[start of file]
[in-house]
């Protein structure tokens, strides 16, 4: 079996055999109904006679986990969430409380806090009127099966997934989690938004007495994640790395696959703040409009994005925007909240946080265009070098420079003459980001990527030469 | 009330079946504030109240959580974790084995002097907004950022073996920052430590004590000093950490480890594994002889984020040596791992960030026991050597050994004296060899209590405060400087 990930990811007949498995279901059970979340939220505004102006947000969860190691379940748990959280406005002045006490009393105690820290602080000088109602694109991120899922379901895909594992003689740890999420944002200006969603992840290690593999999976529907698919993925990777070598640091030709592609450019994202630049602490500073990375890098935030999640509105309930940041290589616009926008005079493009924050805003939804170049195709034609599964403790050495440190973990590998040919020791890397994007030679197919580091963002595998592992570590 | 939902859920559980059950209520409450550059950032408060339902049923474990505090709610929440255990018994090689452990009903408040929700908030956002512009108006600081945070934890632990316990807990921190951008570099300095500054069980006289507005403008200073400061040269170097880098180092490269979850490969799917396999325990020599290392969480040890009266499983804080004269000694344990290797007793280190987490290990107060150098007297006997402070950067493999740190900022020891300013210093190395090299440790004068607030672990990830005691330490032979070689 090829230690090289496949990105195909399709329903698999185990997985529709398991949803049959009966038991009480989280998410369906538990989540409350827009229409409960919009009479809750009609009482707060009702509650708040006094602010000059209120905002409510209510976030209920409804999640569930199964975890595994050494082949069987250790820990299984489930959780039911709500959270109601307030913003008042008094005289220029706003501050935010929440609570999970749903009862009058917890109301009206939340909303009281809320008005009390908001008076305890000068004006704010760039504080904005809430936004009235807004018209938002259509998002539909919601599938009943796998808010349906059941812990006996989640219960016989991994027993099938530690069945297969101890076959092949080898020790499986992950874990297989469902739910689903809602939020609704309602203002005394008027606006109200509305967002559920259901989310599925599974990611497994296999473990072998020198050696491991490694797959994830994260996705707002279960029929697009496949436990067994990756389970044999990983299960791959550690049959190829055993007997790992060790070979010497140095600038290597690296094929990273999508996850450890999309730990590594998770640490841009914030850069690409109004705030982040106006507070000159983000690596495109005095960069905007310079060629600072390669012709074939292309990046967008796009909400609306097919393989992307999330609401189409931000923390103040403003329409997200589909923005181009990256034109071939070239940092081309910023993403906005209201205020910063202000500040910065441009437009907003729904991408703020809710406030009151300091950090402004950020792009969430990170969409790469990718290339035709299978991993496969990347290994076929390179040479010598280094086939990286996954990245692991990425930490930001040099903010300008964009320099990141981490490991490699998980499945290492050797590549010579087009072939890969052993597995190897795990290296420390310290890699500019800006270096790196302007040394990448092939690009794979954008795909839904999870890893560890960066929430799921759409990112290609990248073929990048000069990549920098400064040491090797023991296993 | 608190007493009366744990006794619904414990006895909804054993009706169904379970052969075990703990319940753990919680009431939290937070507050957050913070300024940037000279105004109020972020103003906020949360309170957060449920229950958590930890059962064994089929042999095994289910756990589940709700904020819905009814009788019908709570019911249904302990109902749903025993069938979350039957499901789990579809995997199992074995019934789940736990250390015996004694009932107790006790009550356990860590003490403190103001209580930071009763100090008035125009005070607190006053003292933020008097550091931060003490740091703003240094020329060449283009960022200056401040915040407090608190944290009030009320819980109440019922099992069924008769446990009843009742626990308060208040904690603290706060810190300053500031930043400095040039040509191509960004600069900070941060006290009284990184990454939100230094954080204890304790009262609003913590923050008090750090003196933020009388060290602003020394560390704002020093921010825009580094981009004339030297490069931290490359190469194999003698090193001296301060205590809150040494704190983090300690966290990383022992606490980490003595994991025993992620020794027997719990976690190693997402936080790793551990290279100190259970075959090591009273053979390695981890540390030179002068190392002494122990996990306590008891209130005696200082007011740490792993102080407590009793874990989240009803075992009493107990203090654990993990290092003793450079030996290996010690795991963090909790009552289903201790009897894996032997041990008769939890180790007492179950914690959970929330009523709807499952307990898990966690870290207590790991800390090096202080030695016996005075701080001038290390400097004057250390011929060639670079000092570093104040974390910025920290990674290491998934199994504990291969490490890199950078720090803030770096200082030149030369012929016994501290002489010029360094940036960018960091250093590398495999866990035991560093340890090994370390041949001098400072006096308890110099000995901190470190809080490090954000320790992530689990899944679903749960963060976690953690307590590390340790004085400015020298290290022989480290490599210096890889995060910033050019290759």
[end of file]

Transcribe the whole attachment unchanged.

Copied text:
[in-house]
């Protein structure tokens, strides 16, 4: 079996055999109904006679986990969430409380806090009127099966997934989690938004007495994640790395696959703040409009994005925007909240946080265009070098420079003459980001990527030469 | 009330079946504030109240959580974790084995002097907004950022073996920052430590004590000093950490480890594994002889984020040596791992960030026991050597050994004296060899209590405060400087 990930990811007949498995279901059970979340939220505004102006947000969860190691379940748990959280406005002045006490009393105690820290602080000088109602694109991120899922379901895909594992003689740890999420944002200006969603992840290690593999999976529907698919993925990777070598640091030709592609450019994202630049602490500073990375890098935030999640509105309930940041290589616009926008005079493009924050805003939804170049195709034609599964403790050495440190973990590998040919020791890397994007030679197919580091963002595998592992570590 | 939902859920559980059950209520409450550059950032408060339902049923474990505090709610929440255990018994090689452990009903408040929700908030956002512009108006600081945070934890632990316990807990921190951008570099300095500054069980006289507005403008200073400061040269170097880098180092490269979850490969799917396999325990020599290392969480040890009266499983804080004269000694344990290797007793280190987490290990107060150098007297006997402070950067493999740190900022020891300013210093190395090299440790004068607030672990990830005691330490032979070689 090829230690090289496949990105195909399709329903698999185990997985529709398991949803049959009966038991009480989280998410369906538990989540409350827009229409409960919009009479809750009609009482707060009702509650708040006094602010000059209120905002409510209510976030209920409804999640569930199964975890595994050494082949069987250790820990299984489930959780039911709500959270109601307030913003008042008094005289220029706003501050935010929440609570999970749903009862009058917890109301009206939340909303009281809320008005009390908001008076305890000068004006704010760039504080904005809430936004009235807004018209938002259509998002539909919601599938009943796998808010349906059941812990006996989640219960016989991994027993099938530690069945297969101890076959092949080898020790499986992950874990297989469902739910689903809602939020609704309602203002005394008027606006109200509305967002559920259901989310599925599974990611497994296999473990072998020198050696491991490694797959994830994260996705707002279960029929697009496949436990067994990756389970044999990983299960791959550690049959190829055993007997790992060790070979010497140095600038290597690296094929990273999508996850450890999309730990590594998770640490841009914030850069690409109004705030982040106006507070000159983000690596495109005095960069905007310079060629600072390669012709074939292309990046967008796009909400609306097919393989992307999330609401189409931000923390103040403003329409997200589909923005181009990256034109071939070239940092081309910023993403906005209201205020910063202000500040910065441009437009907003729904991408703020809710406030009151300091950090402004950020792009969430990170969409790469990718290339035709299978991993496969990347290994076929390179040479010598280094086939990286996954990245692991990425930490930001040099903010300008964009320099990141981490490991490699998980499945290492050797590549010579087009072939890969052993597995190897795990290296420390310290890699500019800006270096790196302007040394990448092939690009794979954008795909839904999870890893560890960066929430799921759409990112290609990248073929990048000069990549920098400064040491090797023991296993 | 608190007493009366744990006794619904414990006895909804054993009706169904379970052969075990703990319940753990919680009431939290937070507050957050913070300024940037000279105004109020972020103003906020949360309170957060449920229950958590930890059962064994089929042999095994289910756990589940709700904020819905009814009788019908709570019911249904302990109902749903025993069938979350039957499901789990579809995997199992074995019934789940736990250390015996004694009932107790006790009550356990860590003490403190103001209580930071009763100090008035125009005070607190006053003292933020008097550091931060003490740091703003240094020329060449283009960022200056401040915040407090608190944290009030009320819980109440019922099992069924008769446990009843009742626990308060208040904690603290706060810190300053500031930043400095040039040509191509960004600069900070941060006290009284990184990454939100230094954080204890304790009262609003913590923050008090750090003196933020009388060290602003020394560390704002020093921010825009580094981009004339030297490069931290490359190469194999003698090193001296301060205590809150040494704190983090300690966290990383022992606490980490003595994991025993992620020794027997719990976690190693997402936080790793551990290279100190259970075959090591009273053979390695981890540390030179002068190392002494122990996990306590008891209130005696200082007011740490792993102080407590009793874990989240009803075992009493107990203090654990993990290092003793450079030996290996010690795991963090909790009552289903201790009897894996032997041990008769939890180790007492179950914690959970929330009523709807499952307990898990966690870290207590790991800390090096202080030695016996005075701080001038290390400097004057250390011929060639670079000092570093104040974390910025920290990674290491998934199994504990291969490490890199950078720090803030770096200082030149030369012929016994501290002489010029360094940036960018960091250093590398495999866990035991560093340890090994370390041949001098400072006096308890110099000995901190470190809080490090954000320790992530689990899944679903749960963060976690953690307590590390340790004085400015020298290290022989480290490599210096890889995060910033050019290759």